you can see the evolution of the process in the suttas and vinaya. In the early days it was simply a matter of the Buddha saying " come Bhikkhu" and you were a monastic, then it went to taking refuge in the triple gem, then it turned into the rules that are still followed today in some lineages and which you can read in the various parts of the Khandakas in the Vinaya.

The full process if done in one go, from pabbajja(going forth) to upasampada(higher ordination), could probably be done without too much pomp and circumstance in about 20-30 minutes. both of my ordinations(separated by a year) above were in essence only about that long, but there is added a talk by the preceptor which includes explaining the process to the laypeople in attendance and some chanting that brings it out to about an hour.

Of course here its a very simple, bare bones ceremony, I've heard of ordinations in Asian countries where 10+ people are involved with parades and all kinds of pomp, I've never experienced that.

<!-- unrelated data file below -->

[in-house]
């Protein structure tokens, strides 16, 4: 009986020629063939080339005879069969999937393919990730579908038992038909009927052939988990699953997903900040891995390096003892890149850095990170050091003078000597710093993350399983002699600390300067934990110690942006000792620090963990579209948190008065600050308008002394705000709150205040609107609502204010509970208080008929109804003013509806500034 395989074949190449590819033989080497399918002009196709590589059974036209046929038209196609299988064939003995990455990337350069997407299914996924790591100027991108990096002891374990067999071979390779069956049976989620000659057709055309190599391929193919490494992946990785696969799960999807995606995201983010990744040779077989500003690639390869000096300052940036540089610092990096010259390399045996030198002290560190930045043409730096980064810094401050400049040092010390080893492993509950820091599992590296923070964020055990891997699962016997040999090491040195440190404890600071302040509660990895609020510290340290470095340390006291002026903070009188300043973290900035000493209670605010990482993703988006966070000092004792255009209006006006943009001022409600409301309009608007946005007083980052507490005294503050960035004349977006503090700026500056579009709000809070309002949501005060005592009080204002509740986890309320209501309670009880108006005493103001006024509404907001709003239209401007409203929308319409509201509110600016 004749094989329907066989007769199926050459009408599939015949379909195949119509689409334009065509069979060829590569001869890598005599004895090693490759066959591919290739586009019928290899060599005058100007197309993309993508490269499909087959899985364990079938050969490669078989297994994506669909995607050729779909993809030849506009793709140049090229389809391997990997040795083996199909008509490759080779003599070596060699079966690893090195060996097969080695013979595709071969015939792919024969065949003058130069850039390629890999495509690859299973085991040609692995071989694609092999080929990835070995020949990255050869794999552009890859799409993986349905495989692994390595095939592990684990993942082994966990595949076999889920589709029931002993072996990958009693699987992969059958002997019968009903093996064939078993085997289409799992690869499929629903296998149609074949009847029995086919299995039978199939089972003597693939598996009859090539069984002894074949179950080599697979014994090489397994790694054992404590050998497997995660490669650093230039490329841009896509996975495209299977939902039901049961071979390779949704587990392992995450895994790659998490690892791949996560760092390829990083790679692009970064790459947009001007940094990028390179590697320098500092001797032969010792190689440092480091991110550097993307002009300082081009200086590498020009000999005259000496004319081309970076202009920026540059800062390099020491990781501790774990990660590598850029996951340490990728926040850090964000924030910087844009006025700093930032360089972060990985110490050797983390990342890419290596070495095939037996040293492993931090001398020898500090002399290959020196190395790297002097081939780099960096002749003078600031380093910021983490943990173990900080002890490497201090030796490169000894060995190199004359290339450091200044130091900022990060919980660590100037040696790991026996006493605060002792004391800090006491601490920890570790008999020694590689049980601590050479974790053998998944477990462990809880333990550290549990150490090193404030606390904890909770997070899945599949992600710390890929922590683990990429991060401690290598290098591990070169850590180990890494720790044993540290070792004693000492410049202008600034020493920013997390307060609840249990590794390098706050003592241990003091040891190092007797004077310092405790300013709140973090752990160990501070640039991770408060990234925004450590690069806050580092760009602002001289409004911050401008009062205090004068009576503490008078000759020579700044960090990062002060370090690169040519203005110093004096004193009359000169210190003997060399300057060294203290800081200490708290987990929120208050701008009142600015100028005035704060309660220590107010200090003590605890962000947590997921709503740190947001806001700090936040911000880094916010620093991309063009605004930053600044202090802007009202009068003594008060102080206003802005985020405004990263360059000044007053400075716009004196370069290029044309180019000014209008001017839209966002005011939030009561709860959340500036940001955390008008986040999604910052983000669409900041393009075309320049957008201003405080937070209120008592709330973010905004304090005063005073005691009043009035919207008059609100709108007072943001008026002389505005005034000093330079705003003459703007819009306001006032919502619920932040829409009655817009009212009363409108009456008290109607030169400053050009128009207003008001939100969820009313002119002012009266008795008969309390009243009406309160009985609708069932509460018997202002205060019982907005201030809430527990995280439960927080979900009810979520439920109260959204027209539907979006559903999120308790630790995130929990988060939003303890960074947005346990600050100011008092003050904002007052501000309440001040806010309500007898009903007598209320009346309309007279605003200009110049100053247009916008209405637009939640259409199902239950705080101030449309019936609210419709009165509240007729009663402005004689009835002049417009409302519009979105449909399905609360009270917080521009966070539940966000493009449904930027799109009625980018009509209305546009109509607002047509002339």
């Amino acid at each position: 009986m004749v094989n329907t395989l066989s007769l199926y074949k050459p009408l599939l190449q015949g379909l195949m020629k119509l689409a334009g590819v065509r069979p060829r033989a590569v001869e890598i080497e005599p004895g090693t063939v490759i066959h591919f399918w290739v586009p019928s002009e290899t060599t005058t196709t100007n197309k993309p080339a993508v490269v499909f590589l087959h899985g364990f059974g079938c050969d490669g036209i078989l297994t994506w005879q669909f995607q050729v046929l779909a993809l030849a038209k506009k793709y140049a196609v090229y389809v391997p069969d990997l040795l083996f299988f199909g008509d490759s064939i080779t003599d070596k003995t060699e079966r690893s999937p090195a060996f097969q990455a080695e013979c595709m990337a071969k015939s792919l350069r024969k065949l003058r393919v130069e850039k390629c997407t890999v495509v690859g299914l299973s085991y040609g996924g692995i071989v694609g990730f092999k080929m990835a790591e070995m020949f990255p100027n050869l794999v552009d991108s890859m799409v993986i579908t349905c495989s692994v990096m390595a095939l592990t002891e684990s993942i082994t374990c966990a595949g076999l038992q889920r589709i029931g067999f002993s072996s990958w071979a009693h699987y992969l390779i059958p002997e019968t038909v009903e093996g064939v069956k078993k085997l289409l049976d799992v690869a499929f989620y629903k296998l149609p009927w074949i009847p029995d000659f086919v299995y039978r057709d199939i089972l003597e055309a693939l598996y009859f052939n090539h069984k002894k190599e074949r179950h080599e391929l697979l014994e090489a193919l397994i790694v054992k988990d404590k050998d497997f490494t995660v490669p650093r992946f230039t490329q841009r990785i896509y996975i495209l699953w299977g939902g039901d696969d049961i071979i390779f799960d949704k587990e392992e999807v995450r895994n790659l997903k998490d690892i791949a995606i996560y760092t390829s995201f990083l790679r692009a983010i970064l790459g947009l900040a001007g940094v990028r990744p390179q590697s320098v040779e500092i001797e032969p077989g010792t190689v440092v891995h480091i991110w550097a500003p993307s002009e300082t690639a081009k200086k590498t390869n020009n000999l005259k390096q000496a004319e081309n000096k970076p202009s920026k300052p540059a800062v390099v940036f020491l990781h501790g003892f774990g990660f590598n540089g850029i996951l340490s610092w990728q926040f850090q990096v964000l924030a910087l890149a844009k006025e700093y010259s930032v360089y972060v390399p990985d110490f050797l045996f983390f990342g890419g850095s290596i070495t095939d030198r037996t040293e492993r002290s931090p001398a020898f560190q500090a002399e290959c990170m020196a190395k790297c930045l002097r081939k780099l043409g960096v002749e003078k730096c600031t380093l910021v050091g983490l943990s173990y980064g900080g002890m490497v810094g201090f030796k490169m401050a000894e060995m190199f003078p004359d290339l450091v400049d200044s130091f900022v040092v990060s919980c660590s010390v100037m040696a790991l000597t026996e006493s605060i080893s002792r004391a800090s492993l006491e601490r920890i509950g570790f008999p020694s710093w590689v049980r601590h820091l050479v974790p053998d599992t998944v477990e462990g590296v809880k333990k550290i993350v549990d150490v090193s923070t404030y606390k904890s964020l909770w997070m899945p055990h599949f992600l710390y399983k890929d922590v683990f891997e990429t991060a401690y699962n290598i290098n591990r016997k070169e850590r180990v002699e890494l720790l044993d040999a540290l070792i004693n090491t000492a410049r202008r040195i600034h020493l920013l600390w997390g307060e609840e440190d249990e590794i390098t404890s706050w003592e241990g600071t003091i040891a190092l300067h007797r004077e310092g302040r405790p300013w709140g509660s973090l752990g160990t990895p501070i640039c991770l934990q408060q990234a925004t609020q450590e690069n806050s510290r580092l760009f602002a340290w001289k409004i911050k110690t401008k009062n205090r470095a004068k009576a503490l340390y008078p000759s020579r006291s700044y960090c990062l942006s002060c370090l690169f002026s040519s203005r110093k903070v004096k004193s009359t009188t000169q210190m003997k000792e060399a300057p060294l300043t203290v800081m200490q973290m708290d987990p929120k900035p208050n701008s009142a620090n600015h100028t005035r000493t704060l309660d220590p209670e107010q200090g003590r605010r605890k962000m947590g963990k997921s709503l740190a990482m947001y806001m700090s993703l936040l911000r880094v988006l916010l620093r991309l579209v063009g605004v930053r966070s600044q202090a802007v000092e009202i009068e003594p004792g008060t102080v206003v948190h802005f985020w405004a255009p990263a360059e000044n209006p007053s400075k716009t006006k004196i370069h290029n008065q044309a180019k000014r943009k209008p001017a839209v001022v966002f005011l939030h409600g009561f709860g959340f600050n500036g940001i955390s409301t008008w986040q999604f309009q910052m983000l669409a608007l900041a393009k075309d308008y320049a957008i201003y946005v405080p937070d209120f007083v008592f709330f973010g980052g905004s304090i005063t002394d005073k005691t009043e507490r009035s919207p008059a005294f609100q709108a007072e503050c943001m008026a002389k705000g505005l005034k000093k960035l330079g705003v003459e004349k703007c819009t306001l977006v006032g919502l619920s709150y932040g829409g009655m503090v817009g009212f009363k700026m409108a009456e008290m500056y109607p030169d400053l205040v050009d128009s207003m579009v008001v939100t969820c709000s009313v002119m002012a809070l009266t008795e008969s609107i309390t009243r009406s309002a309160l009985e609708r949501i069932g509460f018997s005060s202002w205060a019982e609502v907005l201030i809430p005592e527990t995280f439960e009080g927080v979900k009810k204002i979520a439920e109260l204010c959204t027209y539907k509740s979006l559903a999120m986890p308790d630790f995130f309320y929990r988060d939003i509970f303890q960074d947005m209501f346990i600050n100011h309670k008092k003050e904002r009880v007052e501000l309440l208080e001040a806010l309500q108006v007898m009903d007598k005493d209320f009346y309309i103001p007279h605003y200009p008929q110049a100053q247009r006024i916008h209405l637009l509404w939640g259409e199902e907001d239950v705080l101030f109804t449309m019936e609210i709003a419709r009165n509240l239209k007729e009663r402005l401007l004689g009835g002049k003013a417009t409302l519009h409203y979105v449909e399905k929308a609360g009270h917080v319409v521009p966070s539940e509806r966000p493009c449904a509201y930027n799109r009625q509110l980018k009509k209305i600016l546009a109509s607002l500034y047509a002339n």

can someone self ordain themselves?
No, only a monastic with 10 years standing(Thera, or Elder) and considered to be capable(ie not in need of lifetime probation) can ordain others. Same thing with being an Acariya(teacher), they must also be 10 years.
thanks bhikku.
non-agitation is highest peace
living unaffected by other cause and condition to suffering is true bliss
not associating with stupid people is immediate peace
- CL (confused layman)

User avatar
retrofuturist
Site Admin
Posts: 21524
Joined: Tue Dec 30, 2008 9:52 pm
Location: Melbourne, Australia
Contact:

Re: difference in ordination during buddha time vs now?

Post by retrofuturist » Wed Sep 04, 2019 11:15 pm

Greetings,

One thing that seems different nowadays is that there's more discrimination... especially around age. I cannot remember the Buddha saying, "No, you are too old to ordain". Some may argue it's a pragmatic and justifiable economic consideration, but it's a form of discrimination I don't recall seeing in the traditional texts.

Metta,
Paul. :)
"The uprooting of identity is seen by the noble ones as pleasurable; but this contradicts what the whole world sees." (Snp 3.12)

"It is natural that one who knows and sees things as they really are is disenchanted and dispassionate." (AN 10.2)